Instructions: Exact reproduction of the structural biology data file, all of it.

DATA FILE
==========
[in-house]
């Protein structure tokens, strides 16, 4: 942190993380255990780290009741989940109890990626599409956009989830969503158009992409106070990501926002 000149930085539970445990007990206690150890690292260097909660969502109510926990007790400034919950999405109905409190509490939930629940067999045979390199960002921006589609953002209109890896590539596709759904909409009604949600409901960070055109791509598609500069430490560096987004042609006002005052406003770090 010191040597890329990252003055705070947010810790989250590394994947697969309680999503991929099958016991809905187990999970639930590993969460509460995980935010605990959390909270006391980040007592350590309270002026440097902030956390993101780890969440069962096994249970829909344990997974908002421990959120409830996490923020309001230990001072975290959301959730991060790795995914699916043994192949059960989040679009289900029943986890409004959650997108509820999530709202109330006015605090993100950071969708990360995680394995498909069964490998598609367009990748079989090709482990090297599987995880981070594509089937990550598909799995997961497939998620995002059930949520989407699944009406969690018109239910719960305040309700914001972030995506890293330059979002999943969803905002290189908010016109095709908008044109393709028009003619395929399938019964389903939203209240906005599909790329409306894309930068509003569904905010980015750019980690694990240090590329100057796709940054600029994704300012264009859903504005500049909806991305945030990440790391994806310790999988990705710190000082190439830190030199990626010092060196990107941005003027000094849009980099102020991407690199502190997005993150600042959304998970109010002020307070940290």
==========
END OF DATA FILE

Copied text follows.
[in-house]
């Protein structure tokens, strides 16, 4: 942190993380255990780290009741989940109890990626599409956009989830969503158009992409106070990501926002 000149930085539970445990007990206690150890690292260097909660969502109510926990007790400034919950999405109905409190509490939930629940067999045979390199960002921006589609953002209109890896590539596709759904909409009604949600409901960070055109791509598609500069430490560096987004042609006002005052406003770090 010191040597890329990252003055705070947010810790989250590394994947697969309680999503991929099958016991809905187990999970639930590993969460509460995980935010605990959390909270006391980040007592350590309270002026440097902030956390993101780890969440069962096994249970829909344990997974908002421990959120409830996490923020309001230990001072975290959301959730991060790795995914699916043994192949059960989040679009289900029943986890409004959650997108509820999530709202109330006015605090993100950071969708990360995680394995498909069964490998598609367009990748079989090709482990090297599987995880981070594509089937990550598909799995997961497939998620995002059930949520989407699944009406969690018109239910719960305040309700914001972030995506890293330059979002999943969803905002290189908010016109095709908008044109393709028009003619395929399938019964389903939203209240906005599909790329409306894309930068509003569904905010980015750019980690694990240090590329100057796709940054600029994704300012264009859903504005500049909806991305945030990440790391994806310790999988990705710190000082190439830190030199990626010092060196990107941005003027000094849009980099102020991407690199502190997005993150600042959304998970109010002020307070940290």